(Even the denouement, where the Enterprise mopily warps away from Delta Rana IV with Picard recording a somber Captian's Log entry ruminating on pop philosophy could have come straight out of something like “Requiem for Methuselah”. In fact, the whole thing kinda feels like a Jerome Bixby script.)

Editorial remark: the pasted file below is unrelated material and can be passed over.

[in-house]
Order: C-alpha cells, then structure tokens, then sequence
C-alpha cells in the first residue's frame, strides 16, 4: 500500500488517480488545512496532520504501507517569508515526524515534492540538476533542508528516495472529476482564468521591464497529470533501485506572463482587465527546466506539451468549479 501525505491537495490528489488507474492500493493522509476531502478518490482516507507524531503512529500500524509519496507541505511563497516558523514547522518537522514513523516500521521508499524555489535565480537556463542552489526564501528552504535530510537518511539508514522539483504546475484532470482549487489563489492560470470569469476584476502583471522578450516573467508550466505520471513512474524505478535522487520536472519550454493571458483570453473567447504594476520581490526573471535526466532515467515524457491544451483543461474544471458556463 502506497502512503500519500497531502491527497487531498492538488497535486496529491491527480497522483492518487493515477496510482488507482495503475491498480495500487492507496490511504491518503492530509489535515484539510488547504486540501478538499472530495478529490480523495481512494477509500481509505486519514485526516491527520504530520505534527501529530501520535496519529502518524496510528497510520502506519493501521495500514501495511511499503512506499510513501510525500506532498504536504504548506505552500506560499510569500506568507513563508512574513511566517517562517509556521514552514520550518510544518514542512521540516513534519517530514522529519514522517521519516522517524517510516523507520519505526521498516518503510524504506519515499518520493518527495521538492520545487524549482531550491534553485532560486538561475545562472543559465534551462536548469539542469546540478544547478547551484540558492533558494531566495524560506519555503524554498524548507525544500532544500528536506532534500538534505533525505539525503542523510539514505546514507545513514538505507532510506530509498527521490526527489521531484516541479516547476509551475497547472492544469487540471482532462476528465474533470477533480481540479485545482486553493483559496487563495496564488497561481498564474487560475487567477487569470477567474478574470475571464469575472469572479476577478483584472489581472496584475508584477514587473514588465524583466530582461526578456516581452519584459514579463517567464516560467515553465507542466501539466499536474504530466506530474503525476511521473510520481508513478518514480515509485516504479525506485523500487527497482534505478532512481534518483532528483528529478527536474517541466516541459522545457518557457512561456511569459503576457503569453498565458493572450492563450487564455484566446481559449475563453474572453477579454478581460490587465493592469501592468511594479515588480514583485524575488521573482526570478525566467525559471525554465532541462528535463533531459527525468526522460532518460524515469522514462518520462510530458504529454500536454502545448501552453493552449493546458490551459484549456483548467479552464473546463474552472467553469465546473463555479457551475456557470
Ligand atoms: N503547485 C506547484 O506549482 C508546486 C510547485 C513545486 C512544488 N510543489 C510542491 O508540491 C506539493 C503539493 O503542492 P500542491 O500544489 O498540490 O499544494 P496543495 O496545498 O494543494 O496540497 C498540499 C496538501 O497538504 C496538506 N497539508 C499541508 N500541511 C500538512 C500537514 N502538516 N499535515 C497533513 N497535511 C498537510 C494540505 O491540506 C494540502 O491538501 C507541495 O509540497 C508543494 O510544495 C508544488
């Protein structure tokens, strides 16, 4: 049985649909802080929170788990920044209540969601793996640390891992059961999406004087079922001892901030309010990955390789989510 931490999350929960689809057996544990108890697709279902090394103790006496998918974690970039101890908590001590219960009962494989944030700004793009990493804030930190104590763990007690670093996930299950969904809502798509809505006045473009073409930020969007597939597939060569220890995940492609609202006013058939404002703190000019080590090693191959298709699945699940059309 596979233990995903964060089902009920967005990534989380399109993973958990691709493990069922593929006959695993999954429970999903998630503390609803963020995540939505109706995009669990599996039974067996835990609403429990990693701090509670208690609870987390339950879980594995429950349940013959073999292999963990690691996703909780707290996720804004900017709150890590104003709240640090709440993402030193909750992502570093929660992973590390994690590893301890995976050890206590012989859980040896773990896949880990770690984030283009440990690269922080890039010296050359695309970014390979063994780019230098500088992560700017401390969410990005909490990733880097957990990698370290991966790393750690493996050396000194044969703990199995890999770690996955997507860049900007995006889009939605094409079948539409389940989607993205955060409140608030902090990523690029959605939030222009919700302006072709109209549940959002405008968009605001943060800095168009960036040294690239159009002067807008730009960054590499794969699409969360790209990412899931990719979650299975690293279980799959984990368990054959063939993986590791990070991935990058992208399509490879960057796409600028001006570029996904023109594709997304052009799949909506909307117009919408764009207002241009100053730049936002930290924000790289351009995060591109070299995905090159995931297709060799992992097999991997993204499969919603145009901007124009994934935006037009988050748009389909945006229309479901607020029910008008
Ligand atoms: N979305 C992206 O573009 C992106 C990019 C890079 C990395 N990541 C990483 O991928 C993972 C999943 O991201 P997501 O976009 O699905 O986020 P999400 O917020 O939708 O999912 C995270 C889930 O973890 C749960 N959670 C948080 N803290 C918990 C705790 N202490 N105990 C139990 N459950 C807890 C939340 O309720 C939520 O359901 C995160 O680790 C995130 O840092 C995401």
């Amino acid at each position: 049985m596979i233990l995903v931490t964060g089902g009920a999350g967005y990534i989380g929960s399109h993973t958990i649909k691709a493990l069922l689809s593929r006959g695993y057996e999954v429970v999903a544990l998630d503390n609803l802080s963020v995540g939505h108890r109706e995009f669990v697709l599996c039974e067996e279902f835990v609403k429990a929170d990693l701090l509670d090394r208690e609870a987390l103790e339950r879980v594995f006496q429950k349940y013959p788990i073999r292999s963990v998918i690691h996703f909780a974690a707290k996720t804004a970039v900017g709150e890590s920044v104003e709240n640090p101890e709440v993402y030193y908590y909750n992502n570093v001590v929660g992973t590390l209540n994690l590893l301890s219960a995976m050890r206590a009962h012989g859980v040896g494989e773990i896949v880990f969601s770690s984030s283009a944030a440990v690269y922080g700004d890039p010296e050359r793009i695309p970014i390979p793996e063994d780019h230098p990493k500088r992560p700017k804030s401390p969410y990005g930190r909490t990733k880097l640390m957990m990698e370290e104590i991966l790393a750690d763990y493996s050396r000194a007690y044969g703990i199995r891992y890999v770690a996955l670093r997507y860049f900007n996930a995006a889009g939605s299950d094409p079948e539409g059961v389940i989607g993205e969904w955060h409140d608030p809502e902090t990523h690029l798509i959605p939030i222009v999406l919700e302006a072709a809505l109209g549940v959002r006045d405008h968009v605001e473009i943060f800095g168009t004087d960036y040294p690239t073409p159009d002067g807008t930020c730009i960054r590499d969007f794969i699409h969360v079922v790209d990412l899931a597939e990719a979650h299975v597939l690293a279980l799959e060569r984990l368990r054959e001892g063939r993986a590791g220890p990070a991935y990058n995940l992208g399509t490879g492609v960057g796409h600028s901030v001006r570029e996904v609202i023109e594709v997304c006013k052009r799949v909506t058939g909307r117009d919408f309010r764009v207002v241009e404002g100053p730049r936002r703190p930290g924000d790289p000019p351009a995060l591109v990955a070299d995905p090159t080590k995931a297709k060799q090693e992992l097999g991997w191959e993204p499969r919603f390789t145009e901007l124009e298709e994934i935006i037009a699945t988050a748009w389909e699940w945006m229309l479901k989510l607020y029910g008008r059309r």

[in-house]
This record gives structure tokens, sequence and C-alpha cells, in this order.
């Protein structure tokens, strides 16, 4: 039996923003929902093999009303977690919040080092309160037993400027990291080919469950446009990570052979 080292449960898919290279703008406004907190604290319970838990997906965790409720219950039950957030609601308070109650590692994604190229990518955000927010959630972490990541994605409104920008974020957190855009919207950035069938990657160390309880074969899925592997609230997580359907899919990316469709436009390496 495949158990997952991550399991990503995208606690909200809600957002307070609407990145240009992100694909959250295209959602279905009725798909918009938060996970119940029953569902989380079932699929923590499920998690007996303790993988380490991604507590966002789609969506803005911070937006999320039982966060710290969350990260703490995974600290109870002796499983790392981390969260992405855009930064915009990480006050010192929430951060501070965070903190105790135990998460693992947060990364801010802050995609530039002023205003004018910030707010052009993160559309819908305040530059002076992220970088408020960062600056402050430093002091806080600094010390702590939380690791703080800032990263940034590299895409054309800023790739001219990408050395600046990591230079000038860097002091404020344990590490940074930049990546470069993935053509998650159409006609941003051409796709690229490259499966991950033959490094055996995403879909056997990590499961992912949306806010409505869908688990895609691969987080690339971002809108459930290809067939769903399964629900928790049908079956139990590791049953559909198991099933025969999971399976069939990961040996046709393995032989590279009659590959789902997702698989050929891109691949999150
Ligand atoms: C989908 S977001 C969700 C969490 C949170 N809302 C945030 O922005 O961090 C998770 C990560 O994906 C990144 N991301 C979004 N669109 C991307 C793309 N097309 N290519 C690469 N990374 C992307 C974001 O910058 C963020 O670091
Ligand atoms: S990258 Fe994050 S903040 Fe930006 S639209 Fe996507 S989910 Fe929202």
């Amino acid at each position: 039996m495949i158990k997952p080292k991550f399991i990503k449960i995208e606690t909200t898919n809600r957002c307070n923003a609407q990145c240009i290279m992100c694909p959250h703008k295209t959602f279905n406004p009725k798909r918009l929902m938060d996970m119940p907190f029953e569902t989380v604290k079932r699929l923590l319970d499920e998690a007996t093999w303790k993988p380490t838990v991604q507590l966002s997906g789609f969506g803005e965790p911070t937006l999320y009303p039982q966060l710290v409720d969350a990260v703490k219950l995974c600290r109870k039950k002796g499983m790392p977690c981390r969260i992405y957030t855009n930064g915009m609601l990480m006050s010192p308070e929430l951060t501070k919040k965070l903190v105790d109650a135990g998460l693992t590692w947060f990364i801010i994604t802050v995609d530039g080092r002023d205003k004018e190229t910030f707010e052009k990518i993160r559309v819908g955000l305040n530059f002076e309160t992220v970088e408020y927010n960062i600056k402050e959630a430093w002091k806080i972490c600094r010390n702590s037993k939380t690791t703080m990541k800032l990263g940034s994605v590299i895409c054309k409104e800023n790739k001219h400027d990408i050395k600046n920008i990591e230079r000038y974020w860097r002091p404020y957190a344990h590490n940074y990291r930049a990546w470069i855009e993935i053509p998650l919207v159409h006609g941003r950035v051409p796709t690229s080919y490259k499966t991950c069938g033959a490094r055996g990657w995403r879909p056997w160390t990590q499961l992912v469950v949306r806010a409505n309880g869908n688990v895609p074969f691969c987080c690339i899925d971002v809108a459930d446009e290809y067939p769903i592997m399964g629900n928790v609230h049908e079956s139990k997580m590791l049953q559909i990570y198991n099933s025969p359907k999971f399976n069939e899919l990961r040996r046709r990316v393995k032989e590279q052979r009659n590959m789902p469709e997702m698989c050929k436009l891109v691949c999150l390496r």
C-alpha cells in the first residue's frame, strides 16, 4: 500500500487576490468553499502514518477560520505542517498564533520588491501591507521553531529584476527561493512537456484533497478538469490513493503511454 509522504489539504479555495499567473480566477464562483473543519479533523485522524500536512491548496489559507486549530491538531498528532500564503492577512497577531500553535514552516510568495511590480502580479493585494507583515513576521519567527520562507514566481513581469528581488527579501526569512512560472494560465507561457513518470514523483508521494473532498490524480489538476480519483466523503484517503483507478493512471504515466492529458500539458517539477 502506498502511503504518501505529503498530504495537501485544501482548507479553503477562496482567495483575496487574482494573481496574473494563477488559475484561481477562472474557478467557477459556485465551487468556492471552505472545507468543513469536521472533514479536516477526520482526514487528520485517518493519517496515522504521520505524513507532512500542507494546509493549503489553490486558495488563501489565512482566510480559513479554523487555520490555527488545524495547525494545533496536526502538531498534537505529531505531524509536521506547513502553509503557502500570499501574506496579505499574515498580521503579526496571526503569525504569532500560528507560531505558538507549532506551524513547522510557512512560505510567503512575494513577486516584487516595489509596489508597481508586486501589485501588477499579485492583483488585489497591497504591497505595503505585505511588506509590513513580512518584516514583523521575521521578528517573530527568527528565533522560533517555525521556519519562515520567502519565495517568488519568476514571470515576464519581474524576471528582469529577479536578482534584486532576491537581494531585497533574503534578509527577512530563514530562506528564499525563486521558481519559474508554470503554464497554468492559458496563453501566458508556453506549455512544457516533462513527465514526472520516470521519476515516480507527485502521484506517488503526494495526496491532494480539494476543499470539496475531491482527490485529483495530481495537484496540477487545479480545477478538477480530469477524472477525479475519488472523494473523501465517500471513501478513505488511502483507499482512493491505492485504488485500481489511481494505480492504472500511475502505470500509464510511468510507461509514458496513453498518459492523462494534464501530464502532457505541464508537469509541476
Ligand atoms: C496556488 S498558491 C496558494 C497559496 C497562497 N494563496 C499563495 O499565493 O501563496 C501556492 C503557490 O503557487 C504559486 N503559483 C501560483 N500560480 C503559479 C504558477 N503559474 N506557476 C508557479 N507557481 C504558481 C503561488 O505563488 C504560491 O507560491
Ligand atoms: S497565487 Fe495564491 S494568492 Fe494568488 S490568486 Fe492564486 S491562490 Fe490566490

What's immediately interesting this time, as opposed to all the previous times people have thought Star Trek: The Next Generation is just Star Trek with better acting, better special effects and nicer set design, is the specific version of the Original Series Wagner seems to focus on. When the first season team got lazy and did this, they quite explicitly emphasized the version of the Original Series that was Roddenberry's Fables: That is, the crew drops into some idiosyncratically quirky and backwards planetary society to teach them the Proper Way To Do Things, typically by way of a big Moral Lesson delivered with the subtlety of the average blunt instrument. Wagner, meanwhile, seems to have hit upon a paradoxically more idealistic version of the Original Series, that is, the Original Series the way it was under Gene Coon. Well, perhaps it would be more accurate to say “the way it was trying to be”: “The Survivors” is no less held back by its ageing body and structure and is thus ultimately no less retrograde, but it does hide this remarkably well, with Star Trek: The Next Generation's ultra-modern production elevating the source material considerably and laudably.